The Federal Reserve has more than tripled the money supply in the last four years. This has raised concern for much higher inflation rates down the road. But N.C. State University economist Mike Walden says people in the financial markets don’t seem to be worried.
“Well we don’t seem to see a worry … expressed in the financial markets. Now what do I mean by this? Well, if we look at certain kinds of investments, people investing their money particularly for the long run, the interest rate that people will accept on those investments will have an inflationary component. Simply stated, if you expect inflation to be a lot higher, say, five years down the road and you’re investing your money over five years, you’re going to need to have a higher interest rate to incorporate that higher inflation rate, because inflation depreciates the value of your dollar.
“What we have seen in those long-run interest rates thus far is not any indication that investors are concerned or expecting a much higher inflation rate again down the road. So despite the fact that we’re seeing some increase in inflation now due to higher food prices, gas prices seem to have turned, we don’t see that incorporated right yet into an expectation of much higher long run inflation.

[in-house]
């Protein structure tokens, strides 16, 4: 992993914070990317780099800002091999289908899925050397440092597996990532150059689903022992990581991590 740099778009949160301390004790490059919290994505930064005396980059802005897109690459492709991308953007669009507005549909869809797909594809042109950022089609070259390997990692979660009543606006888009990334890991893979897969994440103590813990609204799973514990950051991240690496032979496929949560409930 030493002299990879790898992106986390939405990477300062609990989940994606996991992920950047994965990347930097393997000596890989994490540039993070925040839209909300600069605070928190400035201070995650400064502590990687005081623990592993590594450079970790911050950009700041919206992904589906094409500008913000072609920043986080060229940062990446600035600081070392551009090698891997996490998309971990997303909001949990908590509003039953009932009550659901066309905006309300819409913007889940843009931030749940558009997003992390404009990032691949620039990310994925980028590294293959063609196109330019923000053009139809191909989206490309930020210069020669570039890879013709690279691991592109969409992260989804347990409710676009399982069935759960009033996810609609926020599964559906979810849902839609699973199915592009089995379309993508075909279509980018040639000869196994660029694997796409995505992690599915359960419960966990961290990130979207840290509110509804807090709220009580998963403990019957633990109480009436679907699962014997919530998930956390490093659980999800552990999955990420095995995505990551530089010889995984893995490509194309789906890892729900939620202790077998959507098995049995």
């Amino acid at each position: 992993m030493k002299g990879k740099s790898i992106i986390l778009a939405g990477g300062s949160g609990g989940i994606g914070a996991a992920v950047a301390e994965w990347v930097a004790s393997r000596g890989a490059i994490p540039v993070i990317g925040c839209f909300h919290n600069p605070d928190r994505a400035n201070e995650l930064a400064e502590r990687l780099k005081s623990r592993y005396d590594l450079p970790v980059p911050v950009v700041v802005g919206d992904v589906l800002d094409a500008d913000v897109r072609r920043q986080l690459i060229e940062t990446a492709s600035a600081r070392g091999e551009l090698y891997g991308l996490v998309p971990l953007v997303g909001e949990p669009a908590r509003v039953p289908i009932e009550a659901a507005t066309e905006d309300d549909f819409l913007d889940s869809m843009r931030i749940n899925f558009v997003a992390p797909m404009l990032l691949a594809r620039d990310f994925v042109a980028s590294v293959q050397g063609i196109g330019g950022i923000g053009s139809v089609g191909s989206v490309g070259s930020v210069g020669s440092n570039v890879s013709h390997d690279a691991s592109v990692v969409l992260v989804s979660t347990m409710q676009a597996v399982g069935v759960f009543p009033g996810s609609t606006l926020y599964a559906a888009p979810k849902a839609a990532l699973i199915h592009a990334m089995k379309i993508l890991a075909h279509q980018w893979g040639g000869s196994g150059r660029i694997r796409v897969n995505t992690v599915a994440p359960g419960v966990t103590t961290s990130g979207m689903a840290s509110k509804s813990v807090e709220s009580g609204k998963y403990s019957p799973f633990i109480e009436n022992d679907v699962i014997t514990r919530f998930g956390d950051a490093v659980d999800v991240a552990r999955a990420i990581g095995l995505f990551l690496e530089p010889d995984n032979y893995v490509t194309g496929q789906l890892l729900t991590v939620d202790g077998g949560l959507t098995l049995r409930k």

“Now this could be for two reasons: One, it could simply be that people think that the higher costs we’re experiencing now are temporary — gas, food. Or secondly, there is a concern that all the money the Federal Reserve has printed may spark higher inflation. The investors may feel as if the Federal Reserve can pull that money back in the future when they feel the economy is on its feet.
“So inflation’s always a concern, but right now people who are betting their money and betting that expecting inflation are not yet expecting a much higher inflation rate in the future.”Category: Economic Perspective